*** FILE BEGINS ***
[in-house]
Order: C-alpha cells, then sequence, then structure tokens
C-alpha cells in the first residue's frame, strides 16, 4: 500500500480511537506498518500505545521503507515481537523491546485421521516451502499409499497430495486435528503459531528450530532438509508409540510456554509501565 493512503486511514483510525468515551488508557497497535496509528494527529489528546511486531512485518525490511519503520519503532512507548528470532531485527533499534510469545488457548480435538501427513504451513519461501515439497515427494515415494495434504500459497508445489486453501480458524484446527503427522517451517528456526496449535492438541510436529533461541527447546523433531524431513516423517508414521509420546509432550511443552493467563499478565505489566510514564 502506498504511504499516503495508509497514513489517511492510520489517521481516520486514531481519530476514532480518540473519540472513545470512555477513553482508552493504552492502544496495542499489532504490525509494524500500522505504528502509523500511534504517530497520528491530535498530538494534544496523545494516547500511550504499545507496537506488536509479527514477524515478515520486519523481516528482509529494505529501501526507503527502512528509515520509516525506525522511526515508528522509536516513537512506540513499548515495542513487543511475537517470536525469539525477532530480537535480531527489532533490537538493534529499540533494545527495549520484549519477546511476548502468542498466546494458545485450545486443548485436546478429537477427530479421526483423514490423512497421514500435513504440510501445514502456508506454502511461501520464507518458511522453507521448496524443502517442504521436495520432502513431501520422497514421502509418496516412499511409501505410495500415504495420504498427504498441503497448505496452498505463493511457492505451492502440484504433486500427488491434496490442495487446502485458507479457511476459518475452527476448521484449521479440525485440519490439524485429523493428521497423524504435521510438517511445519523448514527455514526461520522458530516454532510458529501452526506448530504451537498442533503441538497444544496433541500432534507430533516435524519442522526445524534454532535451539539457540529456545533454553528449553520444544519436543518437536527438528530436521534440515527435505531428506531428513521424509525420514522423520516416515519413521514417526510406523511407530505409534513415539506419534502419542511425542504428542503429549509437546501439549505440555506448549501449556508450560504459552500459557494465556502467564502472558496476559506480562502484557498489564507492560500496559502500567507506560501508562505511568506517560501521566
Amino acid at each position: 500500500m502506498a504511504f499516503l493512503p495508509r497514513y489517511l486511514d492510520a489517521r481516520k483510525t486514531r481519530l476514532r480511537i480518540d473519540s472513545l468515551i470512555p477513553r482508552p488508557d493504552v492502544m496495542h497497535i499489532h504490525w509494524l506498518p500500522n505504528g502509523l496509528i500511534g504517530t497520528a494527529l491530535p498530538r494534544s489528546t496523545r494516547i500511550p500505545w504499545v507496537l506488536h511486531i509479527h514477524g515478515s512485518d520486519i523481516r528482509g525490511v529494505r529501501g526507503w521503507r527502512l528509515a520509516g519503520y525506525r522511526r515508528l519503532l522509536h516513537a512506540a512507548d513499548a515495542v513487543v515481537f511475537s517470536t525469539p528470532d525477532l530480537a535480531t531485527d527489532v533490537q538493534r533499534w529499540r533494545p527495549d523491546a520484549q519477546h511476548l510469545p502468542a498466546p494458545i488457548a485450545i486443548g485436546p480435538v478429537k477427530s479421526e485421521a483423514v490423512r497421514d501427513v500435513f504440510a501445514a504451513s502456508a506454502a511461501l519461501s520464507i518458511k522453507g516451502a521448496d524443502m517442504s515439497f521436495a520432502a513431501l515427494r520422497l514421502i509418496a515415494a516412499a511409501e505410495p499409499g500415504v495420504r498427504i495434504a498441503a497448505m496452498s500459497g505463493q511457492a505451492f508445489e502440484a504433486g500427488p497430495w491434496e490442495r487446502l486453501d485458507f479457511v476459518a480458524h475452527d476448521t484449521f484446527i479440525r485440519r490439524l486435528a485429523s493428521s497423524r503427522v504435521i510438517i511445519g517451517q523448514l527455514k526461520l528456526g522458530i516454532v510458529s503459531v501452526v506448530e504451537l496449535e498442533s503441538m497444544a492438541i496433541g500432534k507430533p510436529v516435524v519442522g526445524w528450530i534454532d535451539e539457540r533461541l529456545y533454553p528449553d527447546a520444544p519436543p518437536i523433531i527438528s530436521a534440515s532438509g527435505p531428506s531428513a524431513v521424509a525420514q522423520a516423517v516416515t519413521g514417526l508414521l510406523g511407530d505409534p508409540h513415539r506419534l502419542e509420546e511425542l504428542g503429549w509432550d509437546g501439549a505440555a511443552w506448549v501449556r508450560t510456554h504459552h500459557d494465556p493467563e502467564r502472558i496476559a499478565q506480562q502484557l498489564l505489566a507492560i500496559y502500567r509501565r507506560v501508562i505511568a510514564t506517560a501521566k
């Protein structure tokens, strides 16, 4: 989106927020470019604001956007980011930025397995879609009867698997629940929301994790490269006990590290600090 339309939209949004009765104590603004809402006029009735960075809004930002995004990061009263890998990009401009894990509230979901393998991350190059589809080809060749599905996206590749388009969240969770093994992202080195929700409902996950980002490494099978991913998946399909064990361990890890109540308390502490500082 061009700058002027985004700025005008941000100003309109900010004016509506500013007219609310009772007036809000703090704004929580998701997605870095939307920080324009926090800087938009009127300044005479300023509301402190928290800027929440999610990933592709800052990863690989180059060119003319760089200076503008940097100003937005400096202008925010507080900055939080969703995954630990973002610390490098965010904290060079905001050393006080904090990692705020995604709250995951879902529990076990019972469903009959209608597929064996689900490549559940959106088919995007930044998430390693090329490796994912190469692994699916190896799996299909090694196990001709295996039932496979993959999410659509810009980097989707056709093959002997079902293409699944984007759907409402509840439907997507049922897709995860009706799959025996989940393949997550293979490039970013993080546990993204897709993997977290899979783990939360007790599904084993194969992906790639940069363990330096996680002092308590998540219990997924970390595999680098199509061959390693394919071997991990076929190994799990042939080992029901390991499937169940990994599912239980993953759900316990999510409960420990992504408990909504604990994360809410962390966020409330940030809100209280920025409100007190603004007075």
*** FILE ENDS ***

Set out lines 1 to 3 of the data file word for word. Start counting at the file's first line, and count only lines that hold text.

[in-house]
Order: C-alpha cells, then sequence, then structure tokens
C-alpha cells in the first residue's frame, strides 16, 4: 500500500480511537506498518500505545521503507515481537523491546485421521516451502499409499497430495486435528503459531528450530532438509508409540510456554509501565 493512503486511514483510525468515551488508557497497535496509528494527529489528546511486531512485518525490511519503520519503532512507548528470532531485527533499534510469545488457548480435538501427513504451513519461501515439497515427494515415494495434504500459497508445489486453501480458524484446527503427522517451517528456526496449535492438541510436529533461541527447546523433531524431513516423517508414521509420546509432550511443552493467563499478565505489566510514564 502506498504511504499516503495508509497514513489517511492510520489517521481516520486514531481519530476514532480518540473519540472513545470512555477513553482508552493504552492502544496495542499489532504490525509494524500500522505504528502509523500511534504517530497520528491530535498530538494534544496523545494516547500511550504499545507496537506488536509479527514477524515478515520486519523481516528482509529494505529501501526507503527502512528509515520509516525506525522511526515508528522509536516513537512506540513499548515495542513487543511475537517470536525469539525477532530480537535480531527489532533490537538493534529499540533494545527495549520484549519477546511476548502468542498466546494458545485450545486443548485436546478429537477427530479421526483423514490423512497421514500435513504440510501445514502456508506454502511461501520464507518458511522453507521448496524443502517442504521436495520432502513431501520422497514421502509418496516412499511409501505410495500415504495420504498427504498441503497448505496452498505463493511457492505451492502440484504433486500427488491434496490442495487446502485458507479457511476459518475452527476448521484449521479440525485440519490439524485429523493428521497423524504435521510438517511445519523448514527455514526461520522458530516454532510458529501452526506448530504451537498442533503441538497444544496433541500432534507430533516435524519442522526445524534454532535451539539457540529456545533454553528449553520444544519436543518437536527438528530436521534440515527435505531428506531428513521424509525420514522423520516416515519413521514417526510406523511407530505409534513415539506419534502419542511425542504428542503429549509437546501439549505440555506448549501449556508450560504459552500459557494465556502467564502472558496476559506480562502484557498489564507492560500496559502500567507506560501508562505511568506517560501521566